Saturday, 29 March 2008

Parish Life 200 Years Ago

Some of you will know Catholic London A Century Ago, first published in 1905 by Bernard Ward (later first bishop of Brentwood). There are some fascinating details about English Catholic life two hundred years ago, in the aftermath of the Catholic Relief Acts of 1778 and 1791:
  • Catholic churches looked very different from the ones built later in the nineteenth century - no side altars, minimal decoration and divisions in the church seating for the different classes of person. The best seats cost a shilling or sixpence and could be found in the 'Tribune' or the 'Enclosure' immediately in front of the sanctuary. You can see such privileged positions in the picture above of the old Sardinian Chapel (the ancestor of SS Anselm and Cecilia, Kingsway). The poorer members stood behind in the 'Body of the Church' and this section often had its own communion rail. I wonder if this is one reason why so many Catholics instinctively tend to sit at the back of the church?!

  • Apparently, 'the subdeacon of the [High] Mass was usually the preacher, but before the sermon he would disappear into the sacristy to take off his tunicle and come out to preach in cotta and stole.'

  • Confessionals were rare. Ward writes that 'there are those still alive who have described the scene on a Saturday evening, when the line of penitents were kneeling all up the stairs of the priest's house, taking their turns for admissions to his room.'
  • There is a wonderful description of Tenebrae that has come down to us thanks to Thomas Doyle, later Provost of Southwark. He wrote (and it is quoted by Ward): 'Dr Bramston used to describe with much effect the Tenebrae in Castle Street, Holborn, where he, a limb of the law [before ordination], and Charles Butler, another limb, and the Rev. Mr Lindow, and Bishop Douglass, met in the “Episcopal palace” in an upper chamber, at the fourth house on the right hand – and a dirty, dingy, shabby-genteel house it was – for the purpose of reciting the Divine Office. They met and separated, too thankful that even that much was done, and hoped for better days.’ Many churches followed the French custom of decorating the 'Easter sepulchre' with empty chalices and other church plate.

  • Priests no longer wore wigs in the nineteenth century but tended to powder their hair - the first to discard the custom of powdering before singing Mass was Dr Weathers, later Auxiliary to Cardinal Manning (ordained priest 1838). When whiskers became fashionable, priests sported what was called the 'clerical inch' so as not to draw attention to themselves. Interestingly, the first priest in England to wear black clothing (rather than brown or other sober colours) was Joseph Berington, considered by many of his contemporaries as an 'arch-liberal' and Cisalpine - his writings shared many of the proposals of the 1786 Synod of Pistoia (eg Mass in the vernacular, greater democracy in the Church, etc).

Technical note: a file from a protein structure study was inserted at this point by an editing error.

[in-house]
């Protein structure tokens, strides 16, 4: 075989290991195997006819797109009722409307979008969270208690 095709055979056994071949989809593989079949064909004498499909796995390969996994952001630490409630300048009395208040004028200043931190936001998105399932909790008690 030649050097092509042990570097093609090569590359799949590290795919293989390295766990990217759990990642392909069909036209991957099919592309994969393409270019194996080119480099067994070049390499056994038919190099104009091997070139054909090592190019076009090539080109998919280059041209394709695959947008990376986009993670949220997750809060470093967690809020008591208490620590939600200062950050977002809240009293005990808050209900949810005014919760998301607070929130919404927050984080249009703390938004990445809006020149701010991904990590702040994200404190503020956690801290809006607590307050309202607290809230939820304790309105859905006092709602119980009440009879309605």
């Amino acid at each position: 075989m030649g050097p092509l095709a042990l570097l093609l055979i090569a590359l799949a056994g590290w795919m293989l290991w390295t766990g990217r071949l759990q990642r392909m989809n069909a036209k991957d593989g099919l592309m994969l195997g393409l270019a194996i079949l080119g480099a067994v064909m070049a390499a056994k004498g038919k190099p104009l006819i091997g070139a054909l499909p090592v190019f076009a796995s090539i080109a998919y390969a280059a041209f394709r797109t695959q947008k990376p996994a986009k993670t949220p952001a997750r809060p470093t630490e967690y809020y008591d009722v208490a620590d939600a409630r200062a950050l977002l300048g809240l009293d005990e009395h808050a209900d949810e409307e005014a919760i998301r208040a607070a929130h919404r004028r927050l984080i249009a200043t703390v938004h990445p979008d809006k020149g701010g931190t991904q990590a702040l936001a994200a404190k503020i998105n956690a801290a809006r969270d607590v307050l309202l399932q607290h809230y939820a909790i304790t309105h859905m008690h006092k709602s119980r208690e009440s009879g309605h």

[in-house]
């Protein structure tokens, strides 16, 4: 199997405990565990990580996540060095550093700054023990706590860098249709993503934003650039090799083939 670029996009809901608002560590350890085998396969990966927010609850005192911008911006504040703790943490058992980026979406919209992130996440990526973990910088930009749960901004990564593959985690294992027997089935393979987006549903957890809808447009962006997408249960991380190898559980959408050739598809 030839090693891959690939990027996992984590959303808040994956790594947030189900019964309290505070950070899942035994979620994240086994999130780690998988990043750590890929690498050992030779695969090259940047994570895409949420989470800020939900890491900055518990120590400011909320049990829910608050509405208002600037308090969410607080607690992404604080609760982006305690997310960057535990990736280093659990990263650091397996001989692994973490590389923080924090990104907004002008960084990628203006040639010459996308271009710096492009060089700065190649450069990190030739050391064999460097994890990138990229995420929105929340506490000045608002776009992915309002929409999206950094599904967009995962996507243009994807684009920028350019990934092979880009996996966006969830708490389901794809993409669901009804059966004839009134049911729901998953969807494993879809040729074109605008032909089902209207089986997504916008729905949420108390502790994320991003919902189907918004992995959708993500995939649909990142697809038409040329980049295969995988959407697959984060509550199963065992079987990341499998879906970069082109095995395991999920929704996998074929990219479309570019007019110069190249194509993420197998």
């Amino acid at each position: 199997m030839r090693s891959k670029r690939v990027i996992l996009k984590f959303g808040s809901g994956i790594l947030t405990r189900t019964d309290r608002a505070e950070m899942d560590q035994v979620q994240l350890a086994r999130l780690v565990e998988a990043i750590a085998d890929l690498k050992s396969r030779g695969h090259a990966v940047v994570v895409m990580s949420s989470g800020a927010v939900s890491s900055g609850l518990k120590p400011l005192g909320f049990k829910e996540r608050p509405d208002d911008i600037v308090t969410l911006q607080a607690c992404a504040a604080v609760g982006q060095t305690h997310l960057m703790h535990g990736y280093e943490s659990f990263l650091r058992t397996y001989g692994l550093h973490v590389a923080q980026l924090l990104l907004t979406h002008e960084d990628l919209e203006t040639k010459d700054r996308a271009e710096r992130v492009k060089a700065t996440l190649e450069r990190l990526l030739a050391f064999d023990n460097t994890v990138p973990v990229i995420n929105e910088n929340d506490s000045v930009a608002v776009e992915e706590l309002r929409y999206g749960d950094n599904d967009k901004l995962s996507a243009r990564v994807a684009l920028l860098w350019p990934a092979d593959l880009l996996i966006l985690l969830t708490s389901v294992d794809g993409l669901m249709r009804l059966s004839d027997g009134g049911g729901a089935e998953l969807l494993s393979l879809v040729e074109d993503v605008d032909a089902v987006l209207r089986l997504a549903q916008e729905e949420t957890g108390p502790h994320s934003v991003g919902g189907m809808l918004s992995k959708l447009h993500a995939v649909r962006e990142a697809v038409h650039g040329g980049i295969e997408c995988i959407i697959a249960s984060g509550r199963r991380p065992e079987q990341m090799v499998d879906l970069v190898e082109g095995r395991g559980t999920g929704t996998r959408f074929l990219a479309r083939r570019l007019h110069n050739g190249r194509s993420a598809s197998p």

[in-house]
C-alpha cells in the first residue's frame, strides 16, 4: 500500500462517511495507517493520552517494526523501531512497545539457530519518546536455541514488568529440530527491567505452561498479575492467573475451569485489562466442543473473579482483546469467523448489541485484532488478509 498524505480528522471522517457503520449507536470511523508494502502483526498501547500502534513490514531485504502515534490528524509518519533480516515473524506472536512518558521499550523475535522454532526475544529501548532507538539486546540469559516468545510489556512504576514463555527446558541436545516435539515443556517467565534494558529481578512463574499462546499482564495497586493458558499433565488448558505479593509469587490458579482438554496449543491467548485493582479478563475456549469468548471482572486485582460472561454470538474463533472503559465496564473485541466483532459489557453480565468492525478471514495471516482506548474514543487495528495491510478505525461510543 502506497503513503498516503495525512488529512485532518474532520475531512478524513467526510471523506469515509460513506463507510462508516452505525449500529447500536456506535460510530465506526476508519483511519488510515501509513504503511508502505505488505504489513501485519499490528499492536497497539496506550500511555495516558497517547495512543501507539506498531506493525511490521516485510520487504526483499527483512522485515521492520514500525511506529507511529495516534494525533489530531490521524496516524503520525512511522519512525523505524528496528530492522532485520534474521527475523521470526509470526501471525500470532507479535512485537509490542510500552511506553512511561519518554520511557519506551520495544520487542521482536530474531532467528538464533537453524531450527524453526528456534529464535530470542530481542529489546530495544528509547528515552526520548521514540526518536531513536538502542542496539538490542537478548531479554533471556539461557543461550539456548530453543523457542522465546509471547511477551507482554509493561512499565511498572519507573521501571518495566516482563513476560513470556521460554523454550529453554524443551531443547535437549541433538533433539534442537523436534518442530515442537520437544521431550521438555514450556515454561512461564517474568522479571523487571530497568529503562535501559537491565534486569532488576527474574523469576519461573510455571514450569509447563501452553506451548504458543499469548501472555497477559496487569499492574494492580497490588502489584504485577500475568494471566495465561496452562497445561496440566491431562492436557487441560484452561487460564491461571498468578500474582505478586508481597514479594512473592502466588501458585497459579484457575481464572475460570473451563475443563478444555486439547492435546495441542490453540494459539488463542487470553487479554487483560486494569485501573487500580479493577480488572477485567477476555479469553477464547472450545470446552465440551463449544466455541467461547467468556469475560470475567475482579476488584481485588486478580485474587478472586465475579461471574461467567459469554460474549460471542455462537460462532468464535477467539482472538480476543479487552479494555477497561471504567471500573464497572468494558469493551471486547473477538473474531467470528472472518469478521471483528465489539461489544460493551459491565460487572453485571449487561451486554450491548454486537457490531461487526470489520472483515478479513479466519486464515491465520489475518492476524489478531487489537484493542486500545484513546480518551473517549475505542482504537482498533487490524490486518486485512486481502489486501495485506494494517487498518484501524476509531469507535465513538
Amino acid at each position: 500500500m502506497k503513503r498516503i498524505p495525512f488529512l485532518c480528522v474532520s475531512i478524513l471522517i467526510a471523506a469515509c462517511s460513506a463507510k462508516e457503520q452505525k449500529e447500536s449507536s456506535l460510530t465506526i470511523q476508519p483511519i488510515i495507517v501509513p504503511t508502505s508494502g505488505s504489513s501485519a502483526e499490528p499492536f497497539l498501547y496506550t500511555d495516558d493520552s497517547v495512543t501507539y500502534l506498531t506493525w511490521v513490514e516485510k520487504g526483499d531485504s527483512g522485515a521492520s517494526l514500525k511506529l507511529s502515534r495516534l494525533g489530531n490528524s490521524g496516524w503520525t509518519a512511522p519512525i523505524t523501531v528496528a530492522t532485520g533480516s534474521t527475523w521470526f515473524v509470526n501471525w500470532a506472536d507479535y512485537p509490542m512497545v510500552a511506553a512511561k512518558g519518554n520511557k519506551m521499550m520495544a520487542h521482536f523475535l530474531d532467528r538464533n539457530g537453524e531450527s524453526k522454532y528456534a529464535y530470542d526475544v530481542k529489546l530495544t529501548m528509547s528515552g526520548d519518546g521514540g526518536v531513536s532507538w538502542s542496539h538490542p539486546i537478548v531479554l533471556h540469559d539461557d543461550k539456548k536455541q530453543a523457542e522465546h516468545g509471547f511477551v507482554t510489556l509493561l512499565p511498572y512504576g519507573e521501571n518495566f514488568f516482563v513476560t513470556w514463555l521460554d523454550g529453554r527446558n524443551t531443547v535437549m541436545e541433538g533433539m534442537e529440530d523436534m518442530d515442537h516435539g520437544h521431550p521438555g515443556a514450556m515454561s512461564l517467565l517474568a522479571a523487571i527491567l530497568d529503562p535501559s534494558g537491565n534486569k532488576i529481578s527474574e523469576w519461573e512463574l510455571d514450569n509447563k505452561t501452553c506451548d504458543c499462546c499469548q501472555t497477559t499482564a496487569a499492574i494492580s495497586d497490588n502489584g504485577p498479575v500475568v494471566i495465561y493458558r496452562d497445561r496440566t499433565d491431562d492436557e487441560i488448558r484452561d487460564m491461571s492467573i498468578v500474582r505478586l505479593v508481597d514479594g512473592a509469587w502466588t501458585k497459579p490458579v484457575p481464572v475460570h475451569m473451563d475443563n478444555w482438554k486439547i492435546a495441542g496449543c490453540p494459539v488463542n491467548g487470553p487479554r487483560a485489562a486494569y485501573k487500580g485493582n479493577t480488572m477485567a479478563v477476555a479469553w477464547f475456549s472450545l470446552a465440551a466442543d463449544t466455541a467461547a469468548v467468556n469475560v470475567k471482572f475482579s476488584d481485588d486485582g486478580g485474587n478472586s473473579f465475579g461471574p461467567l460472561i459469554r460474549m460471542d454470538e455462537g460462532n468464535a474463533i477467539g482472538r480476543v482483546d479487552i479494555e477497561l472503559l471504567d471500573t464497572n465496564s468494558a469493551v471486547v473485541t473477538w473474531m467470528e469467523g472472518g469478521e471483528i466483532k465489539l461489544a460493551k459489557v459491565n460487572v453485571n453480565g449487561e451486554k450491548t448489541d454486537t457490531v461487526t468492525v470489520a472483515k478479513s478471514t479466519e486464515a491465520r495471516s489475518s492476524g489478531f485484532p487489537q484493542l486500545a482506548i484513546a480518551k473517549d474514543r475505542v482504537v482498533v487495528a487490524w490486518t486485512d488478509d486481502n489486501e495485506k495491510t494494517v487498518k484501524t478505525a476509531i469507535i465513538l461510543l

• Ward writes: 'A custom of administering wine from the chalice to children with whooping-cough lasted on till my own time - it was administered to myself under these circumstances - but I have never heard of its being done in recent years.' He adds in a footnote that he had heard 'that there are one or two parishes in London in which the practice still obtains' at the time of writing (1905). I assume the wine was unconsecrated. Does anyone know anything more about this strange practice?


Friday, 28 March 2008

The Legend of Borley

An atmospheric English churchyard an hour or so before sunset, complete with clipped yew trees and locked church. Just the sort of place where you might imagine strange goings-on.

As I was touring the Essex/Suffolk border on Tuesday, I noticed a sign to Borley. This tiny village had been a cause celebre in the 1930s, when Borley Rectory (which has since burnt down) was named 'the most haunted house in England.' Many suspect the whole affair was faked but the myth of Borley continues and there is talk of a film being made.

The central figure in the story is that of a phantom nun who could often be seen walking across the rectory garden - indeed, the Victorian Rector, Henry Bull, even built a summer house so that he could sit and watch her pass by.

There were two theories as to her identity. One was that she belonged to a nunnery that had stood on the site before the Reformation (though there is no evidence for this), had fallen in love with a local monk and was consequently - you can guess what is coming - walled-up alive. Of course, such punishments simply did not exist, even in the 'barbaric' Middle Ages. The Jesuit scholar Fr Herbert Thurston showed a century ago how tales of walled-up nuns were a confusion with anchorites who had voluntarily immured themselves in order to live a life of prayer and penance. It is interesting, incidentally, how many seemingly quaint ghost stories have anti-Catholic streaks concerning monks and nuns who meet a sticky end.

The other version of events is more credible. The nun, Sr Maria Laire, had belonged to a convent in or near Le Havre (perhaps one of the many English foundations in what is now Belgium and northern France) but had left in order to marry a member of the Waldegrave family in Borley. This family was Catholic and Mass was often said at their home in penal times. The story goes that the relationship did not work out and that the exclaustrated nun was murdered. A hundred years ago a skeleton was found in the grounds of the Rectory, along with a medal of St Ignatius, which was thought to be that of the poor girl.

I remembered reading about all this years ago, so I was glad to have seen the village. However, we shouldn't be too curious about such stories and can content ourselves by trusting in the Lord and praying for any Holy Souls who need our suffrage. I certainly didn't see anything strange during my five-minute stop at Borley, beyond my travelling companion (a young priest from Southwark) suddenly leaping out at me from behind one of the clipped yews...


Thursday, 27 March 2008